Lebanon: A tale of three women
There are many things I could write about today. I could write about the joy of seeing old friends in Lebanon, among them Nabil and Sarah Shehadi: Nabil runs the Alpha Course in the Levant connecting with many of the ancient historic churches in the course of his work.
Or I could write about the honour of being received by Cardinal Rai, leader of the Maronite Church, the largest Christian denomination in Lebanon.
Or I could write about the joy of being back at the Basilica of Our Lady of Harissa, with its stunning architecture and breath-taking view of the sun setting over the Mediterranean.
But I want to write instead about three women.
Outside the city of Tripoli a couple called Reem and Emil have turned their home into a school. In that school they now have 365 children, with another hundred waiting to join. All the children are refugees from Syria; 80% have lost one or more parent. The children are from Sunni, Alawi and Kurdish backgrounds and it is unique for them to mix together in this way. The message of the school is very simple: you are loved, and of infinite value. I’ve been there before but this trip was no less moving, as we laughed, danced, played and worshipped with these children. Reem told us that they learn as much from the children as they teach them. In such a place I feel very close to the Kingdom of God and the presence of Jesus is so very evident – for it is all done in his name and in his power.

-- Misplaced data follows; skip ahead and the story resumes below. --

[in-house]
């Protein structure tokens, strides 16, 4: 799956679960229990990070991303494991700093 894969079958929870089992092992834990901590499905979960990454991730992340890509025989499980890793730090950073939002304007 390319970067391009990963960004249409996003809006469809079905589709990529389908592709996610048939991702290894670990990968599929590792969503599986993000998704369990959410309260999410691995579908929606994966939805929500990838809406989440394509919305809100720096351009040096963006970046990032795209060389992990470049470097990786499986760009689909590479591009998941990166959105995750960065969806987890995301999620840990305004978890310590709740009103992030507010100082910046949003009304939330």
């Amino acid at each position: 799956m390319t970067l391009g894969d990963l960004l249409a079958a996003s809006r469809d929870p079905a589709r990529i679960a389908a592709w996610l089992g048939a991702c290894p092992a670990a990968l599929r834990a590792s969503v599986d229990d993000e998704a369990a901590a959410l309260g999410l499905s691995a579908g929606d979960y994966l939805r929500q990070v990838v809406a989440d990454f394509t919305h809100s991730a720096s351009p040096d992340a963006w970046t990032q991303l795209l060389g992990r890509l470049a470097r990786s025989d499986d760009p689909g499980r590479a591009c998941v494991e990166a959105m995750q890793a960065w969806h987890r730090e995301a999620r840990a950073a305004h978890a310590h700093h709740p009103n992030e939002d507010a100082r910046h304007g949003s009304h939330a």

So what of those three women?
Reem started the school under the olive trees of her village, but one day when it rained a Bedouin lady called Hanan offered them her tent to meet in, and so they did. Then Emil and Reem started to convert their house into a school. And then later another lady called Claudia gave them a house she owns to set up the school there. And that’s where we met to them on this trip.
So three women, Hanan, Reem and Claudia, with such generous, hospitable, loving hearts have made such a difference to children who were so traumatised by conflict that when they arrived they would not look anyone in the eye.
I find their example incredibly humbling and moving.
And they are not alone. A highlight of the day has been meeting other empowered and impassioned women determined to make difference for the most marginalised in a very patriarchal society; determined to make a difference in a broken political system dominated by men. I pray they do!